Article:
A resident of Massabolahun, Nama was forced to flea to the interior during one of the most heinous attacks on a local village in Liberia. Acts of cannibalism, gang rapes, homes full of families set on fire and mass decapitations occurred in abundance over a 2 week period of time. Survivors were forced to flea deep into the interior to avoid the rebels brief reign of terror. Nama was fortunate enough to escape one hell only to experience another, the slow unjust death of her two children taken by starvation and sickness. She grieved hard and never fully recovered from this loss but she is strong and carries on in the way only an enlightened survivor can - with grace and grit and a profound understanding of humanity and all its faces.

Prior to this group session Nama was frequently visited by her young children. Sometimes she heard their giggles of laugher, other times she heard their cries of slow painful suffering. She constantly tired to find them but they were elusive. During group she decided she would be the first to attempt to contact her loved ones. Collectively the group decided they would need to first have the bread and the kool-aid that we typically shared at the end of each group. When anyone is having a burial or funeral service the first thing the community does is bring dishes of food to feed the grieving family as a token of tenderness. By eating the bread first we would be acting in accordance with this tradition.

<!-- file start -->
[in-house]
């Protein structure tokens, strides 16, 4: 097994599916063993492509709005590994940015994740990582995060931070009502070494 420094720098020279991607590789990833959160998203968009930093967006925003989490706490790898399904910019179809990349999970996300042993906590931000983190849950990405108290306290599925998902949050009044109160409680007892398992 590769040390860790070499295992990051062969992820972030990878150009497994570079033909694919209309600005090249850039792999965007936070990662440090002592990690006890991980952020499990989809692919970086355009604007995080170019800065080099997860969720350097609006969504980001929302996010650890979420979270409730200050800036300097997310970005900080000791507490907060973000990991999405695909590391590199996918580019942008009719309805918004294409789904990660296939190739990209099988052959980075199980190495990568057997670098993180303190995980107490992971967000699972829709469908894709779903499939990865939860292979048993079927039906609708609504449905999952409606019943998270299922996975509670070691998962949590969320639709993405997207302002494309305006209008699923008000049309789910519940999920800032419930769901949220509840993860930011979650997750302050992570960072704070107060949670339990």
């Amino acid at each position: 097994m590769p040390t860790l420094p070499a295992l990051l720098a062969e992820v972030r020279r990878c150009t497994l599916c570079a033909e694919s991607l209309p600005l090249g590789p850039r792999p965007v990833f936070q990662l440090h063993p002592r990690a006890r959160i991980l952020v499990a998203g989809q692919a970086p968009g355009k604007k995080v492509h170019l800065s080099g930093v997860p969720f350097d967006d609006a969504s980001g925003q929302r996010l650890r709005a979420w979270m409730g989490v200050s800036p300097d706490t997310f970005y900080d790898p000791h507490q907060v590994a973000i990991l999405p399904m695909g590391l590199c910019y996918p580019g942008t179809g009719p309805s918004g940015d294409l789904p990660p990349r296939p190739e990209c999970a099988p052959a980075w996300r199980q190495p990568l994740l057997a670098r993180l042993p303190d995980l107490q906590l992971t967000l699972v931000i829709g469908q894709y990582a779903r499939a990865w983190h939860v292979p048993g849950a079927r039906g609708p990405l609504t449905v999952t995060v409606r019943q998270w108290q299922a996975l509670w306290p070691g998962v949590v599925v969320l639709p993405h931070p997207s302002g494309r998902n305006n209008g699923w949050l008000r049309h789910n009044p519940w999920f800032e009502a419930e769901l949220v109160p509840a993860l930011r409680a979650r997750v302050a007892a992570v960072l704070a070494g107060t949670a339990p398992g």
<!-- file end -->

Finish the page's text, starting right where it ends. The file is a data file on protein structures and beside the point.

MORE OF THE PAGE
After finishing the bread Nama rose and slowly moved to the corner of the room. From there she explained that Passages between the living and the dead are most powerful at points of contrast. She took a minute to gather her thoughts and then she quickly started to talk to her little ones as if she had no doubt they would eventually talk back. She described the circumstances of their departure from the village, the events in the forest, how she buried their bodies under a tree she has never been able to find again and how she eventually forced herself to treck back to the village for help. She explained the tremendous amount of guilt she felt (both then and now) and described how desperately she missed them. Then she emotionally asked for forgiveness for her actions and inability to protect them. Then she paused. A few minutes later she started speaking as if she was her own children. “Mommie, it’s ok, we know, we were there and we understand, it is not your fault. You did everything you could do and you loved us deeply but you must move on. We let you pass.”